When I first watched Netflix’s original film “To All the Boys I’ve Loved Before”, my mom was there, and we hesitantly clicked on the trending movie. Obviously no longer in our teenage years, we were sure our enthusiasm wasn’t going to match the hype. However, minutes into the movie, our living room rang with boasting laughter and dramatic gasps, an easygoing warmth emerging as we relaxed more and more into the lighthearted story of Lara Jean Covey and Peter Kavinsky.

When I watched it for a second time, my aunt was there, and we sipped beautiful magenta Youthberry white tea together. With every sugary sip, I lost myself a little bit more in the sweetness of Covey’s whimsical, bubblegum pop romance. I soaked up the predictable, but charming love story, secretly wishing for my own Kavinsky.

When I watched it for the third time no one else was there, and I laid cuddled up in my blanket, my eyes watching the screen but my thoughts caught in tangles. I began to wonder why I found myself watching this movie repeatedly when hundreds of other selections were only clicks away. Dejectedly, I realized it wasn’t the trope-filled storyline that kept me coming back. It wasn’t even the cute boy. It was the starry-eyed simplistic depiction of romance with people of color, one that isn’t afforded to people who look like me.

When I chose not to watch it for the fourth time, I thought to myself, “When will Black women have their Lara Jean Covey and Peter Kavinsky?”

“To All the Boys I’ve Loved Before” is Netflix’s newest romantic comedy that is breaking the internet for not only its playful plot, but for its wonderful Asian representation in a carefree, lighthearted film. Coming out only two days after the critically-acclaimed “Crazy Rich Asians”, the film tells the story of 16-year-old Lara Jean Covey, a mixed-race Korean-American girl, and her not-so-pretend relationship with high school heartthrob Peter Kavinsky.

This movie was the non-cultural exposé for which I didn’t know I was yearning. It is incorrect and dismissive to call the film post-racial; however, “To All the Boys I’ve Loved Before” is revolutionary because, as a romantic comedy, it portrays the race of its main character without centering its entirety in combating negative stereotypes and racial hardship.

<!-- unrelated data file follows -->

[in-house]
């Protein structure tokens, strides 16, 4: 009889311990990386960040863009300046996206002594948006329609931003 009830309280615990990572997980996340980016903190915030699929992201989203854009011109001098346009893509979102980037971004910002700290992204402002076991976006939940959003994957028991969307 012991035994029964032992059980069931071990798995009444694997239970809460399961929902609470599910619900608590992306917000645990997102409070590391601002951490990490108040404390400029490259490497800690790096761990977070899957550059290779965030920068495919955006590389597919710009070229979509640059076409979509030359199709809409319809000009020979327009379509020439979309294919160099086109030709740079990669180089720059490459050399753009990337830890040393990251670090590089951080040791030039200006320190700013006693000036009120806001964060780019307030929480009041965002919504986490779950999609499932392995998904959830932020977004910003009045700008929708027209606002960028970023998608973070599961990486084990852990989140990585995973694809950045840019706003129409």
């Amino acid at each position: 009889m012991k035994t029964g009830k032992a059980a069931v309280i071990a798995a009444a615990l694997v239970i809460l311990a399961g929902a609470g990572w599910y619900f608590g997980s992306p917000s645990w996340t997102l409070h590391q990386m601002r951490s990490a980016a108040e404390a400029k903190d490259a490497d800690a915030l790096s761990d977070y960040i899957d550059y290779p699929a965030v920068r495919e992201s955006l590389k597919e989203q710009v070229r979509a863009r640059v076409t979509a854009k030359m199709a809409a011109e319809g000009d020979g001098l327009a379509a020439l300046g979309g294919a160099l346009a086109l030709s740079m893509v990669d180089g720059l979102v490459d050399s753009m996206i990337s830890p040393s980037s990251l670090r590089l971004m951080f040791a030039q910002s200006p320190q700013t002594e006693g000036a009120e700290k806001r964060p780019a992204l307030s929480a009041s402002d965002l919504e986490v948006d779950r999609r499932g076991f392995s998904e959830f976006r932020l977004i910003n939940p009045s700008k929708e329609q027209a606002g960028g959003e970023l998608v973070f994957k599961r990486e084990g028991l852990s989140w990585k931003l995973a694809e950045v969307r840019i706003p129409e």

Too often, movies with predominantly Black casts, or movies that feature Black characters in general, focus only on Black stories that have an element of trauma. We know them as our slavery-themed, civil rights era, Tyler Perry’s Christian guilt storylines. We also, however, know them as our indie Oscar-nominated films that have begun to dominate the box office.

Regretfully, I struggle to name critically- acclaimed Black movies without racial trauma at its core. Films like “Moonlight”, “BlacKkKlansman”, “Sorry to Bother You”, and “Dear White People” need to be produced, and they feature amazing storylines that deserve recognition. But I can only wish the Black movie experience can become more diversified to showcase movies with race-based trauma can exist at the same time and in the spaces as movies that choose not to.

In the same token, if “Get Out” can exist to make Black interracial relationships a plot point for horror and thriller, movies that show lighthearted, romantic, bubblegum pop Black interracial relationships should and can exist, as well.

It is unfair for the success of Black film to ride on the exploitation of trauma. It is also unfair for Black folks to be voided of cinema that lets Black experiences flourish. It’s why action movies like “Black Panther” and comedies like “Girls Trip” are revolutionary; it’s because they show Black characters in dynamic roles that are usually reserved for white characters.

The movement for lighthearted Black representation extends beyond the realm of film. We’ve seen it in photographer Myles Loftin’s multimedia project HOODED, a project to humanize Black men dressed in hoodies; social media movements such as #BlackBoyJoy, #BlackMenSmile and #CarefreeBlackGirl; Quil Lemons’ photo series “Glitterboy”; and numerous other projects focused on presenting alternative depictions of Blackness.

People of color are craving representation that exceeds the limited scope of narratives that have historically been portrayed in film. As a hopeless romantic and a lover of love, I am craving a predictable, trope-filled, cringy romantic comedy with a Black girl unapologetically loving and being loved. It is time that we see Black representation that flourishes just as much as it does in quality as it does in innocence and sweetness. Maybe one day, Black women, too, will have their Lara Jean Covey and Peter Kavinsky.

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